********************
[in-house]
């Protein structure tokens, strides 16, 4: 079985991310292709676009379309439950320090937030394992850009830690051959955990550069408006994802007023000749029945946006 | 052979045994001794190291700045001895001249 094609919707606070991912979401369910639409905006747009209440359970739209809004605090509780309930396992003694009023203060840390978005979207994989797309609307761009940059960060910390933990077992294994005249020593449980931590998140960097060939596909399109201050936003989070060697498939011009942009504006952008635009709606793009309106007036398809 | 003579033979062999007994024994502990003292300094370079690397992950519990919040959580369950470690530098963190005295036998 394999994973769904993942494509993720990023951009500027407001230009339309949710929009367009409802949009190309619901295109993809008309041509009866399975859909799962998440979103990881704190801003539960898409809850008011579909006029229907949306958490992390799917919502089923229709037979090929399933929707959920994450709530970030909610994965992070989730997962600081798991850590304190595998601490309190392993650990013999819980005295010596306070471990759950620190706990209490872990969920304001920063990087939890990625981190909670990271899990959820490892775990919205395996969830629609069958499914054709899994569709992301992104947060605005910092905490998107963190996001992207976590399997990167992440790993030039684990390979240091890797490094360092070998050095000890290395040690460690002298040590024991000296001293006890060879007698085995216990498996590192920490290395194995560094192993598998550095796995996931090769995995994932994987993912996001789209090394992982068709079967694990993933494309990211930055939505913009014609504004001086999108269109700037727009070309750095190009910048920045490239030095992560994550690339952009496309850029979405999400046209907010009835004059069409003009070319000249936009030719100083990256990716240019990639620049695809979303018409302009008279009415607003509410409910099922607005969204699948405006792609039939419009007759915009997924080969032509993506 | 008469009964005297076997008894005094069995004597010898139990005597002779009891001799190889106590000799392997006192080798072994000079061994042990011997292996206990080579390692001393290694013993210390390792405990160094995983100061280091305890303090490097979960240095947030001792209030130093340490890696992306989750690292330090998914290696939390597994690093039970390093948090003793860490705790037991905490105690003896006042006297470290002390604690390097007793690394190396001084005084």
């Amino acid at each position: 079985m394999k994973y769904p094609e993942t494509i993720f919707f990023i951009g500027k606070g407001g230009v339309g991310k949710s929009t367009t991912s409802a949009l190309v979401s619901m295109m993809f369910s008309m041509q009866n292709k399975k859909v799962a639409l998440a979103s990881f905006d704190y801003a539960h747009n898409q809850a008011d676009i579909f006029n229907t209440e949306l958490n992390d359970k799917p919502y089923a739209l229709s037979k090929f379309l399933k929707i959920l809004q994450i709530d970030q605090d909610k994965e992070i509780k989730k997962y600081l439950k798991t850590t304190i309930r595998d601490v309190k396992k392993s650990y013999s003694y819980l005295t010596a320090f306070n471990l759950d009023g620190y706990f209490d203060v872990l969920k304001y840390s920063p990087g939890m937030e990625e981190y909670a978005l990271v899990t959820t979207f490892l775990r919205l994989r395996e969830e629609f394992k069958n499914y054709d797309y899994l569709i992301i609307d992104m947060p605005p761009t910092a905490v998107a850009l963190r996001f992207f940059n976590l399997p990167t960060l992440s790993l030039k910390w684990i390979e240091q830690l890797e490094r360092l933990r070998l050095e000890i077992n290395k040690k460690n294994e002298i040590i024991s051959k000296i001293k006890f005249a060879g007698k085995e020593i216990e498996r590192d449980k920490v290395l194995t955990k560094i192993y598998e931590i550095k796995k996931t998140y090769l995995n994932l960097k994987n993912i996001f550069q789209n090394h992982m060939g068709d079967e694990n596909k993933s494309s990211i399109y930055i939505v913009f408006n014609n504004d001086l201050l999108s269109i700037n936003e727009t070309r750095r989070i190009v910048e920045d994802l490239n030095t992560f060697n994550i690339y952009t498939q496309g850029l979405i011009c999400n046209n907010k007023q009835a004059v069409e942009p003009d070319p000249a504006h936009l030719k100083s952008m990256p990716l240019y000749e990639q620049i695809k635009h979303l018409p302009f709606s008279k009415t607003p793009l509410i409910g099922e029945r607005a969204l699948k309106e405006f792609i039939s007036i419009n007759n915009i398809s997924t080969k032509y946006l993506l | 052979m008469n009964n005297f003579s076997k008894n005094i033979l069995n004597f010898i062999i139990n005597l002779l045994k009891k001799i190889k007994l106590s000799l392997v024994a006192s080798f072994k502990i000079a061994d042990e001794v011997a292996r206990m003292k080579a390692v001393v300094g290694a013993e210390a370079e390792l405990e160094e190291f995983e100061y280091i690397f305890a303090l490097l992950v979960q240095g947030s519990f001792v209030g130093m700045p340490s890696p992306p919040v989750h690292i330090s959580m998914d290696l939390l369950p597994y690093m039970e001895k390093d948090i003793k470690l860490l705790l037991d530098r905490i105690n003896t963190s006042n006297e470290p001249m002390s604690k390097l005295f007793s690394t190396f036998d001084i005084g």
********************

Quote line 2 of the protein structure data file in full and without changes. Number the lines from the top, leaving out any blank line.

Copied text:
């Protein structure tokens, strides 16, 4: 079985991310292709676009379309439950320090937030394992850009830690051959955990550069408006994802007023000749029945946006 | 052979045994001794190291700045001895001249 094609919707606070991912979401369910639409905006747009209440359970739209809004605090509780309930396992003694009023203060840390978005979207994989797309609307761009940059960060910390933990077992294994005249020593449980931590998140960097060939596909399109201050936003989070060697498939011009942009504006952008635009709606793009309106007036398809 | 003579033979062999007994024994502990003292300094370079690397992950519990919040959580369950470690530098963190005295036998 394999994973769904993942494509993720990023951009500027407001230009339309949710929009367009409802949009190309619901295109993809008309041509009866399975859909799962998440979103990881704190801003539960898409809850008011579909006029229907949306958490992390799917919502089923229709037979090929399933929707959920994450709530970030909610994965992070989730997962600081798991850590304190595998601490309190392993650990013999819980005295010596306070471990759950620190706990209490872990969920304001920063990087939890990625981190909670990271899990959820490892775990919205395996969830629609069958499914054709899994569709992301992104947060605005910092905490998107963190996001992207976590399997990167992440790993030039684990390979240091890797490094360092070998050095000890290395040690460690002298040590024991000296001293006890060879007698085995216990498996590192920490290395194995560094192993598998550095796995996931090769995995994932994987993912996001789209090394992982068709079967694990993933494309990211930055939505913009014609504004001086999108269109700037727009070309750095190009910048920045490239030095992560994550690339952009496309850029979405999400046209907010009835004059069409003009070319000249936009030719100083990256990716240019990639620049695809979303018409302009008279009415607003509410409910099922607005969204699948405006792609039939419009007759915009997924080969032509993506 | 008469009964005297076997008894005094069995004597010898139990005597002779009891001799190889106590000799392997006192080798072994000079061994042990011997292996206990080579390692001393290694013993210390390792405990160094995983100061280091305890303090490097979960240095947030001792209030130093340490890696992306989750690292330090998914290696939390597994690093039970390093948090003793860490705790037991905490105690003896006042006297470290002390604690390097007793690394190396001084005084």